2. Branches will have to refer to their own local JNCC constitutions as they may differ from the national NNC model constitution as found in Section B of the NNC Handbook. Thus the following advice may need to be tailored to reflect local constitutions.
The Terms of Reference in the NNC model constitution are as follows: 

(i) To consult on any matters concerning existing practices or proposed changes which affect the employees of the . . . . . . . . . . . . . . . . . . . . Probation Board. [Trust]
(ii) To enter into negotiations in respect of those specific matters relating to the terms and conditions of employment of staff employed by the . . . . . . . . . . . . . . . . . . . . Probation Board. [Trust].  These are:

• conditions of service specifically left to the discretion of the probation board from the NNC as matters for local agreement;
`• procedure agreements including Discipline, Grievance, Capability, Collective Disputes, Facilities for Trade Union Officials and Representatives, Information Technology and any other local agreements and variations to the Trade Union Recognition Agreement itself;
• issues of collective concern involving matters of health and safety which are dealt with under the Safety Representatives and Safety Committees Regulations or are referred by the local Safety Committee;
• issues of collective concern involving equal opportunities;
• matters referred to in Statute, Circulars, and National Probation Directorate / Government Department correspondence which specifically include Trade Union involvement;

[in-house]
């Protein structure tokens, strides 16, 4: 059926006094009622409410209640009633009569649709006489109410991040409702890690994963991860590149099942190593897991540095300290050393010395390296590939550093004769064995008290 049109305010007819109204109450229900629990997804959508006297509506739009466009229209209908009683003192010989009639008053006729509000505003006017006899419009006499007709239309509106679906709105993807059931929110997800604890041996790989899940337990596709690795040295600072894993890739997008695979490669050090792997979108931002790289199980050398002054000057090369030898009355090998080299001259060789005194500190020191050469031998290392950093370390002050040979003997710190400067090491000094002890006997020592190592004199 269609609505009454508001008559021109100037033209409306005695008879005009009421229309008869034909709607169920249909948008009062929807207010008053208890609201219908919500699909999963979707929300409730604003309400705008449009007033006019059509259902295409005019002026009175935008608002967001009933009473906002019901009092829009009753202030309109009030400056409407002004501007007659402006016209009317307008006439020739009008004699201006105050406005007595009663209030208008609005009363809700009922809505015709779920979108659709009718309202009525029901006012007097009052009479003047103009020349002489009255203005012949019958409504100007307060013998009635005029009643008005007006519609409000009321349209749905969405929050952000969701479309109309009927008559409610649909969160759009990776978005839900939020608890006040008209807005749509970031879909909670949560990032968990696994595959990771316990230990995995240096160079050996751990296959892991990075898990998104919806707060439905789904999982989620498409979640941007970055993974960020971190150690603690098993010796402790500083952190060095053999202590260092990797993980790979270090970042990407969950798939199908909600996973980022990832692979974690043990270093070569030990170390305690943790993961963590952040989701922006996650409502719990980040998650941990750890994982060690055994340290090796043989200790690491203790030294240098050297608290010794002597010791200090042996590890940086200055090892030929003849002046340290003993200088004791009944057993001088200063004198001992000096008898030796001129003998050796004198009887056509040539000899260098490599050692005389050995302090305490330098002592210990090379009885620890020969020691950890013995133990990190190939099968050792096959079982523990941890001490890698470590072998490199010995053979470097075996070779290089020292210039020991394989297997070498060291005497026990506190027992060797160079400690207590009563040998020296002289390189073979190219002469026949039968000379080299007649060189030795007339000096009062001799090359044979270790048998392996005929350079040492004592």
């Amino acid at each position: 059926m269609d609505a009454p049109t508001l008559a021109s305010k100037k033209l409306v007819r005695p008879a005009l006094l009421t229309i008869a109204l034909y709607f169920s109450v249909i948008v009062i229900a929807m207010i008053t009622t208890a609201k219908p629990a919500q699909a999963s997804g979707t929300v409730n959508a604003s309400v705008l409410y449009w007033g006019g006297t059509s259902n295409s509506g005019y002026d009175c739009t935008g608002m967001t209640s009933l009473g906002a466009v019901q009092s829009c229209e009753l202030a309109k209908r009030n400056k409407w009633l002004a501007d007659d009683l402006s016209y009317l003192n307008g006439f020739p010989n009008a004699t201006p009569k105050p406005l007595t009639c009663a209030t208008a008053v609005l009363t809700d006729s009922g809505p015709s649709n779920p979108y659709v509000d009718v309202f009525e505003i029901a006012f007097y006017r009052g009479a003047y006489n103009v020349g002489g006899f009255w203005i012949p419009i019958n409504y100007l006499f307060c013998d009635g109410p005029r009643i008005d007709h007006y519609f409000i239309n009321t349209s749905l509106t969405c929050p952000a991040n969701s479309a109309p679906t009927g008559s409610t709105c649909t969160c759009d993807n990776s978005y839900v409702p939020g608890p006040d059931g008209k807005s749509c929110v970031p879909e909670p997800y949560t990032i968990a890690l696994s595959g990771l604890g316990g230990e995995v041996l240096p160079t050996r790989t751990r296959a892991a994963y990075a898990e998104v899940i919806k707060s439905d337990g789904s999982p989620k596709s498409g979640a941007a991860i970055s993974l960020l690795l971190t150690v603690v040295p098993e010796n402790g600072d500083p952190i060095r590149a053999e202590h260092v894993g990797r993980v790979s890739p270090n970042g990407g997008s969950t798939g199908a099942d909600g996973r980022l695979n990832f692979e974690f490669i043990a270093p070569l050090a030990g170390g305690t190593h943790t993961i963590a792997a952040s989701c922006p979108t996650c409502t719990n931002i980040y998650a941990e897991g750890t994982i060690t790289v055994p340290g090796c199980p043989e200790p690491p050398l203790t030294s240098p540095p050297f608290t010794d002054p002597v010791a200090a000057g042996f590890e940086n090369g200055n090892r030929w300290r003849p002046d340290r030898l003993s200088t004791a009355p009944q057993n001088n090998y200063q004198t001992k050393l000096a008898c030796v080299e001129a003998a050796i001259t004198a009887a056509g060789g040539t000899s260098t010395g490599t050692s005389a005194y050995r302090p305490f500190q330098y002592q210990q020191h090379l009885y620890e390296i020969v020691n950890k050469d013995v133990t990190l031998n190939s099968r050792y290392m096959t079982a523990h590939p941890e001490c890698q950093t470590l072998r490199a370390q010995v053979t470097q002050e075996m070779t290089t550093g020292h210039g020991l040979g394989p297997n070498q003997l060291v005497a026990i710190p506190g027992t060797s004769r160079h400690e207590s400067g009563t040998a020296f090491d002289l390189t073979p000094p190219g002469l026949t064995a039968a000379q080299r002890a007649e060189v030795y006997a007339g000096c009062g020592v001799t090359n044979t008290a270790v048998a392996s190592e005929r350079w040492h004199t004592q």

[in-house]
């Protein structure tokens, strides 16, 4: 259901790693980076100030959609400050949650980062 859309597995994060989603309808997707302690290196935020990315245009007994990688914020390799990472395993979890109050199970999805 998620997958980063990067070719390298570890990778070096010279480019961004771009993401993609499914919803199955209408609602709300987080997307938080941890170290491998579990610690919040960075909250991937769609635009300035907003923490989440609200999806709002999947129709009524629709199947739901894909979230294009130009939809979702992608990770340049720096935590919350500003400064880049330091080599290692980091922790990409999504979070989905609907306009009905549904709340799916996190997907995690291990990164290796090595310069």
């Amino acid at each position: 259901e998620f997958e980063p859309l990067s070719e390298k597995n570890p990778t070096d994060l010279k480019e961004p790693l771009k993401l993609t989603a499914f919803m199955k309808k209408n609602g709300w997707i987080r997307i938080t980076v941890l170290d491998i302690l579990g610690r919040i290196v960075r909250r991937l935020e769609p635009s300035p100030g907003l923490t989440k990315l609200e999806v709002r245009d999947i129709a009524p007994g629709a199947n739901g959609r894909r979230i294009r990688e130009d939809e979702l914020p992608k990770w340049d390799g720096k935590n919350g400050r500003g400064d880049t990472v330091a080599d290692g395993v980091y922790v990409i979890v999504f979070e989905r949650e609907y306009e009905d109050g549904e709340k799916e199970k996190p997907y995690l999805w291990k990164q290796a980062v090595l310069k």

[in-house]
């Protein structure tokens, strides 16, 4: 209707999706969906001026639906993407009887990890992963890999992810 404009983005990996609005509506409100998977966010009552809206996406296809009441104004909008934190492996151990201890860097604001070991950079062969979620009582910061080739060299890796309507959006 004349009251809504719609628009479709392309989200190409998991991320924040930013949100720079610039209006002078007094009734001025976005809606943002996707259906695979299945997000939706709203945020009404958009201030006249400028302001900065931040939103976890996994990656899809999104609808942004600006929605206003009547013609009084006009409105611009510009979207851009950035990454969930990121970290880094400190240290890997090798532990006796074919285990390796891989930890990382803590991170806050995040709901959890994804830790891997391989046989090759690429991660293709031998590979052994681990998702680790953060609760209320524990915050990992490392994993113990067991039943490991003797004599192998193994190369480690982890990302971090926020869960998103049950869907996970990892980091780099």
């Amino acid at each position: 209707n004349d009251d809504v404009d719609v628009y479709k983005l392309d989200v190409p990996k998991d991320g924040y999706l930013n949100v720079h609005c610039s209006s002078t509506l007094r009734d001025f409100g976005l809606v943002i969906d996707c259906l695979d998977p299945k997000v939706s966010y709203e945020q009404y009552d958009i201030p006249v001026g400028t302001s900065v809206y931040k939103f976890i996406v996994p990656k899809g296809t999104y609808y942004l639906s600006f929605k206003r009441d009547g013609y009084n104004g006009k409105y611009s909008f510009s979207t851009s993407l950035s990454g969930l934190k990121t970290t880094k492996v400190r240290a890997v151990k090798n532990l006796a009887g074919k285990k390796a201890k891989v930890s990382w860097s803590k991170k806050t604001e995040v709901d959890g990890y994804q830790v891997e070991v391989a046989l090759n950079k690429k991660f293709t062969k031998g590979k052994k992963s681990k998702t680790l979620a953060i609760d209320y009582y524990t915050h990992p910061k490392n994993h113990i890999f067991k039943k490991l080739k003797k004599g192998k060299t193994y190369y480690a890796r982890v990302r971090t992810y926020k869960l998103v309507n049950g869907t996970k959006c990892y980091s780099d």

• Other matters upon which all parties agree it would be appropriate and helpful to reach agreement

It is accepted that issues which may be subject to dispute must fall within the scope of (ii) above. Napo’s position is that they do for the following reasons:

 • issues of collective concern involving matters of health and safety which are dealt with under the Safety Representatives and Safety Committees Regulations or are referred by the local Safety Committee 

There can seldom have been, in the recent history of Probation, an exercise more likely to engender stress in the entire workforce (stress being an important H&S consideration). Moreover, what is being proposed is a fundamental change to the method of working - it could hardly be more fundamental, and as such it should have been the subject of a risk assessment under H&S Regulations.

• issues of collective concern involving equal opportunities;

What is being proposed (the split) clearly has equal opportunities issues attached to it.

• matters referred to in Statute, Circulars, and National Probation Directorate / Government Department correspondence which specifically include trade union involvement 

There can be little doubt that there should be and indeed is Trade Union involvement in these matters. We've just spent 3 months of intensive negotiations seeking to reach agreement over them nationally and then there is the requirement under COSOP for local consultation. The previous 28 day consultation is largely redundant since we are now operating to a different assignment model.